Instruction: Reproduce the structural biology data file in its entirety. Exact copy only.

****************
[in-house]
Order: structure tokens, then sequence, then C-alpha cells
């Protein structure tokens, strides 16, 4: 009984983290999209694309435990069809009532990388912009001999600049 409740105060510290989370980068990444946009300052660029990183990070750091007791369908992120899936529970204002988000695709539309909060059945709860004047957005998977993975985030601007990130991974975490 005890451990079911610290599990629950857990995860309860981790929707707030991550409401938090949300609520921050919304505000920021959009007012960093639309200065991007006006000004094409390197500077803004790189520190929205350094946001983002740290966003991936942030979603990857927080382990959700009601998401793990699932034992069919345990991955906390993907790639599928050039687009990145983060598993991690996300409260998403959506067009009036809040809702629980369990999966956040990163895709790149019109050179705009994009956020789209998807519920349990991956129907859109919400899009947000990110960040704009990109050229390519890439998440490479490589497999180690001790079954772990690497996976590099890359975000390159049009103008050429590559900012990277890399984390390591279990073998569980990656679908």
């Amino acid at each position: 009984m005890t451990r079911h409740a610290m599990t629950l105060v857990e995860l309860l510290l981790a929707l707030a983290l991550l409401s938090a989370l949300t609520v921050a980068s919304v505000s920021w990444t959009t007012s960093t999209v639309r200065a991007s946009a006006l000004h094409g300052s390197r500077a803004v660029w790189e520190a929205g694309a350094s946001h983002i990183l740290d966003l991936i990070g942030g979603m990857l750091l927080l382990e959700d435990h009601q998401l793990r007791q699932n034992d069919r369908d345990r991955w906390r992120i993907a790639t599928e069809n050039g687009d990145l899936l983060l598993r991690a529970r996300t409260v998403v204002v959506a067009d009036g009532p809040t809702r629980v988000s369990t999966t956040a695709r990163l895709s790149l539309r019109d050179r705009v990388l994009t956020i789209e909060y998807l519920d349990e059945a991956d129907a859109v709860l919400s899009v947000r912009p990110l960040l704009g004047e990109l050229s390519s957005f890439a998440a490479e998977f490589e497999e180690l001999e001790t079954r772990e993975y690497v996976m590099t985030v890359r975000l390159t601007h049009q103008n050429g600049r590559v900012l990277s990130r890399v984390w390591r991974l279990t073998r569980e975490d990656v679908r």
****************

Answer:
[in-house]
Order: structure tokens, then sequence, then C-alpha cells
């Protein structure tokens, strides 16, 4: 009984983290999209694309435990069809009532990388912009001999600049 409740105060510290989370980068990444946009300052660029990183990070750091007791369908992120899936529970204002988000695709539309909060059945709860004047957005998977993975985030601007990130991974975490 005890451990079911610290599990629950857990995860309860981790929707707030991550409401938090949300609520921050919304505000920021959009007012960093639309200065991007006006000004094409390197500077803004790189520190929205350094946001983002740290966003991936942030979603990857927080382990959700009601998401793990699932034992069919345990991955906390993907790639599928050039687009990145983060598993991690996300409260998403959506067009009036809040809702629980369990999966956040990163895709790149019109050179705009994009956020789209998807519920349990991956129907859109919400899009947000990110960040704009990109050229390519890439998440490479490589497999180690001790079954772990690497996976590099890359975000390159049009103008050429590559900012990277890399984390390591279990073998569980990656679908």
């Amino acid at each position: 009984m005890t451990r079911h409740a610290m599990t629950l105060v857990e995860l309860l510290l981790a929707l707030a983290l991550l409401s938090a989370l949300t609520v921050a980068s919304v505000s920021w990444t959009t007012s960093t999209v639309r200065a991007s946009a006006l000004h094409g300052s390197r500077a803004v660029w790189e520190a929205g694309a350094s946001h983002i990183l740290d966003l991936i990070g942030g979603m990857l750091l927080l382990e959700d435990h009601q998401l793990r007791q699932n034992d069919r369908d345990r991955w906390r992120i993907a790639t599928e069809n050039g687009d990145l899936l983060l598993r991690a529970r996300t409260v998403v204002v959506a067009d009036g009532p809040t809702r629980v988000s369990t999966t956040a695709r990163l895709s790149l539309r019109d050179r705009v990388l994009t956020i789209e909060y998807l519920d349990e059945a991956d129907a859109v709860l919400s899009v947000r912009p990110l960040l704009g004047e990109l050229s390519s957005f890439a998440a490479e998977f490589e497999e180690l001999e001790t079954r772990e993975y690497v996976m590099t985030v890359r975000l390159t601007h049009q103008n050429g600049r590559v900012l990277s990130r890399v984390w390591r991974l279990t073998r569980e975490d990656v679908r």